Source: Huffington Post
By Mahmoud Mire; Unapologetically black and Muslim; I write about things I am passionate
“If you are Muslim, and you love America and freedom and you hate terror, stay here and help us win and make the future together.” Former president Bill Clinton addressed the nation, and perhaps millions more overseas, with these words on the second day of the Democratic National Convention, moments before addressing young African Americans. When asked if it is permissible to support Black Lives Matter and similar social movements, Assim AlHakeem, a Saudi scholar of Islam, tweeted the following response:
My parents hail from Somalia, the land of poets, and I consider myself an African American Muslim. A quick wit and a sharp tongue runs in the blood of my ancestors. Yet every time I hear rhetoric similar to Clinton’s and AlHakeem’s, I am momentarily at a loss for words. Despite the obvious differences, both the Saudi scholar and our 41st president proved to have at least one striking similarity: their blatant and perhaps unapologetic disregard for the existence of Black Muslims.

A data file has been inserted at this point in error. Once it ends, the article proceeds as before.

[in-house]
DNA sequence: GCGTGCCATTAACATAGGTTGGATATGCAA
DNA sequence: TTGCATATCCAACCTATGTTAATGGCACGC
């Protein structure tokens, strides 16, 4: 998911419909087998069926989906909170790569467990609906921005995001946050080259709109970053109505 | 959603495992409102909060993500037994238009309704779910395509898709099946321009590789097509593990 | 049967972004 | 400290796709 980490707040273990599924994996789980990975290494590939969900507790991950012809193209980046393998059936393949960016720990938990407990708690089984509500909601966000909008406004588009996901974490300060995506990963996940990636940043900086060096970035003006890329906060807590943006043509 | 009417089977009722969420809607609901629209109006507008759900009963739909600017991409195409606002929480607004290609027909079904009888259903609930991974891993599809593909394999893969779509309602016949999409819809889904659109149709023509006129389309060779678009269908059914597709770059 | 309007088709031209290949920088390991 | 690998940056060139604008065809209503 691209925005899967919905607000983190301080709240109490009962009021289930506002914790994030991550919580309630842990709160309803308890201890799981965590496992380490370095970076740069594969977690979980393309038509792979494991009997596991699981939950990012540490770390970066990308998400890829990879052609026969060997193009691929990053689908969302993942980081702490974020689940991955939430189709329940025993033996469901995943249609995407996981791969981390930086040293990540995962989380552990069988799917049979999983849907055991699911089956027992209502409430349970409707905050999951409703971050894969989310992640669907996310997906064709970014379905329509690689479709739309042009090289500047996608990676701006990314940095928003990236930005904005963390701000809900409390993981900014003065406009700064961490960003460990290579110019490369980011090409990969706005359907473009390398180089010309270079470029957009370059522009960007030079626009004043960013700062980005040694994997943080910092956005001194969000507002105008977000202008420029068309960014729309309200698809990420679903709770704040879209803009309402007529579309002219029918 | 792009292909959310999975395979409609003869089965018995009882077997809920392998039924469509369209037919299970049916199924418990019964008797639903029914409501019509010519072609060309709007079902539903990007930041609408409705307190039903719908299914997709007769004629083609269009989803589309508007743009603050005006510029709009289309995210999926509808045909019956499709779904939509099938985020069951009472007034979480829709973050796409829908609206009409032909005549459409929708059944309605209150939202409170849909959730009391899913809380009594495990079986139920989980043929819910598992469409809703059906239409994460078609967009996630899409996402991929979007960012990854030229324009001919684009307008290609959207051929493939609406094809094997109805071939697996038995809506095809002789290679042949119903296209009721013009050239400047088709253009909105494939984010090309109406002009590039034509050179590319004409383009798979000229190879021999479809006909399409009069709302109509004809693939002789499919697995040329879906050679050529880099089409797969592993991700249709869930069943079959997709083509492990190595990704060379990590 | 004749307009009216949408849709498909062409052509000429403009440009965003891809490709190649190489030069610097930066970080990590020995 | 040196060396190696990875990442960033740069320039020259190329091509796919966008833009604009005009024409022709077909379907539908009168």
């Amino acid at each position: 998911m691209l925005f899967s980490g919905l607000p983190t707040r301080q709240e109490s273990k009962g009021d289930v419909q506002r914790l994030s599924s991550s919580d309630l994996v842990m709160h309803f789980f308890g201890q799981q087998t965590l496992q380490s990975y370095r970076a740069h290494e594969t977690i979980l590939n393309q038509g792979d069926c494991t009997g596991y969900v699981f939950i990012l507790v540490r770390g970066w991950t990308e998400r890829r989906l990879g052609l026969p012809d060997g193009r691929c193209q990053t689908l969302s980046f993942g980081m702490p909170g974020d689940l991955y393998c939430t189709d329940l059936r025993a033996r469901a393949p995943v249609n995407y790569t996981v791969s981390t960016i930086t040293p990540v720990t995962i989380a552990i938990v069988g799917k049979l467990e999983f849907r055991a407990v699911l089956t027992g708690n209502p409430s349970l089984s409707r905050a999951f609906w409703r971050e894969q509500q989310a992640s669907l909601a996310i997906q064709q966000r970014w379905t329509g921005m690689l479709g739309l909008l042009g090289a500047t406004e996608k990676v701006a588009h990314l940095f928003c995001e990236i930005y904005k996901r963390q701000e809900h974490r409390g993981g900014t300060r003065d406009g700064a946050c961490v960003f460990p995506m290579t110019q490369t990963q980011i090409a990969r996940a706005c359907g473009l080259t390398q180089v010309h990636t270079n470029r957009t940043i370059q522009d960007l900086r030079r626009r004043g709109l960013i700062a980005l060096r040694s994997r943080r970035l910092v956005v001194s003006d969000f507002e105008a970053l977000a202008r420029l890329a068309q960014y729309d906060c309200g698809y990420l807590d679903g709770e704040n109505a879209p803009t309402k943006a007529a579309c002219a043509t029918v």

A classic racist remark, one we have been hearing with an increasingly alarming frequency as of late, goes ‘go back to where you came from!’ What if ‘where you came from’ was the hospital downtown? What if your ancestors were one of the hundreds of thousands of Muslim slaves, brought forcibly from ‘where they came from’, upon whose backs this country was built? This is a reality for millions of Muslims and non-Muslim African Americans today.
Current estimates place the number of Muslim slaves between 10 and 15 percent of all African slaves brought to America. Since then, African American Muslims have been at the forefront of many of our countries largest social, economic, cultural, and political movements. Not only were they the first Muslims in America, but it was through the efforts of African Americans (both Muslim and otherwise) in the mid-20th century that paved the path for Muslims of other ethnicities to immigrate to America. Yet time and again, black Muslims are excluded from the larger Muslim narrative.